TABLE-US-00002 Pin Signal Dir Type Description 1 TXD O/P UART 3 V logic level UART signals 2 RXD UP UART 3 RTS O/P UART 4 CTS I/P UART 5 GND--PWR 6 nTRST UP JTAG CPU JTAG signals for test 7 TMS I/P JTAG and configuration 8 TCK I/P JTAG 9 TDI I/P JTAG 10 TDO O/P JTAG
RF Docking Connector
The RF Docking Connector allows connection of an external active GPS antenna via a Docking Station.
AC Adapter Socket
The AC adapter socket allows power to be supplied from a low cost AC adapter or CLA (Cigarette Lighter Adapter).
The USB connector allows connection to a PC by means of a standard mini USB cable.
SD Card Socket
A hard locking SD card socket suitable for high vibration applications supports SDIO, SD memory and MMC cards.
(Although Go provides hardware support for SDIO, software support will not be available at the time of product introduction)
The processor is the ARM920T based SOC (System on chip) operating at approx 200 Mhz.
Go will be fitted with RAM to the following specification: TABLE-US-00003 Type SDRAM with low-power refresh ("mobile" SDRAM) Total memory 32 Mbyte (standard) or 64 Mbyte (future option) Bus width 32-bit Minimum speed 100 Mhz Maximum self 500_A per device refresh current Configuration 2 times. 16-bit wide CSP sites
Go will be fitted with a minimum of 256 kbyte of 16-bit wide Flash Memory to contain the following:
Boot loader code to enable loading of O/S from SD card
Factory set read-only protected manufacturing parameters (e.g. manufactured date) and unique ID (E2PROM emulation)
User specific settings (E2PROM emulation)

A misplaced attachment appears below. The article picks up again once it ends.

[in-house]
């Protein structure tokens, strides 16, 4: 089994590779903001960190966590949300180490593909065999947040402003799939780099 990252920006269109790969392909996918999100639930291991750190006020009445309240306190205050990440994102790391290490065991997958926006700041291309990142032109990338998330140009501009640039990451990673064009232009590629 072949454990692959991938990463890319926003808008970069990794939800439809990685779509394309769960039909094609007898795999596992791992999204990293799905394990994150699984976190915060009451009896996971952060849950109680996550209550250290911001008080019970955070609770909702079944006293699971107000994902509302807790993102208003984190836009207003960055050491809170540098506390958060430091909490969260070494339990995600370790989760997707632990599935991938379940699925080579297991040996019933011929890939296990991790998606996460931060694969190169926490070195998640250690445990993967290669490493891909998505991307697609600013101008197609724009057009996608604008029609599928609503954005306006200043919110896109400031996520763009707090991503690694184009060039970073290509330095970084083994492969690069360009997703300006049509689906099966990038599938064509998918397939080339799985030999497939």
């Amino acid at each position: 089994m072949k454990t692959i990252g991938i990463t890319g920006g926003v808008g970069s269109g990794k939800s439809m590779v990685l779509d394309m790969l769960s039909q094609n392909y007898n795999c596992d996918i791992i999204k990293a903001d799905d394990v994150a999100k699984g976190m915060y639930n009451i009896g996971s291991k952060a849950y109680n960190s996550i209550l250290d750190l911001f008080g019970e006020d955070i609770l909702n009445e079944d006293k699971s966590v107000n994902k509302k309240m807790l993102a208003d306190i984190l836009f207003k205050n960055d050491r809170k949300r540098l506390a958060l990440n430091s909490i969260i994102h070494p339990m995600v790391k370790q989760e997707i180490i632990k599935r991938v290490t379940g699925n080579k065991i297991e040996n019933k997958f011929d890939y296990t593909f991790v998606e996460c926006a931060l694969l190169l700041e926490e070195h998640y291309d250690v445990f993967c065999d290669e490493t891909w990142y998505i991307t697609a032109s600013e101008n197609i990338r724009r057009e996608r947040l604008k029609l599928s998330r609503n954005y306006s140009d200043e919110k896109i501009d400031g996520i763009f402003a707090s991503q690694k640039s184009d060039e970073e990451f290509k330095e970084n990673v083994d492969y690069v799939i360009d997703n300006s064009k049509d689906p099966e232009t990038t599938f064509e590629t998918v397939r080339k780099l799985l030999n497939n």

The following devices can be used depending on price and availability.
GPS Internal Antenna
The GPS internal antenna is attached directly to the RF PCB.
GPS External (Active) Antenna Switching
When an external antenna is connected via the RF Docking Connector, the GPS antenna source is automatically switched to the external antenna.
A solid state accelerometer is connected directly to the processor to provide information about change of speed and direction.
A rising edge on the Docking Station IGNITION signal will wakeup the unit. The IGNITION signal may be connected to a 12V or 24V vehicle battery.
Ignition State Monitoring
The state of the Docking Station IGNITION signal is detected and fed to a GPIO pin to allow software to turn off the unit when the ignition signal goes low.
The following peripherals will be included as standard with Go.
Simple docking shoe. Mounts Go and allows charging through a DC jack. No other connectivity is included in the simple dock.
Cigarette lighter power cable connecting to Go through the DC jack socket or simple docking shoe.
Mini USB cable for PC connectivity
Universal mains adapter for connection to DC Jack socket Optional Peripherals
The following optional peripherals will be available at or after the time of launch of Go
Active antenna kit. Contains a GPS active antenna and a docking shoe with GPS RF connector and cable fitted. For self installation when an external antenna is required.
Professional vehicle docking kit. For fitting by professional installation only. Allows direct connection to vehicle supply, audio system and active antenna via a vehicle interface box.
Patent applications by Mark Gretton, London GB
Patent applications in class Route pre-planning
Patent applications in all subclasses Route pre-planning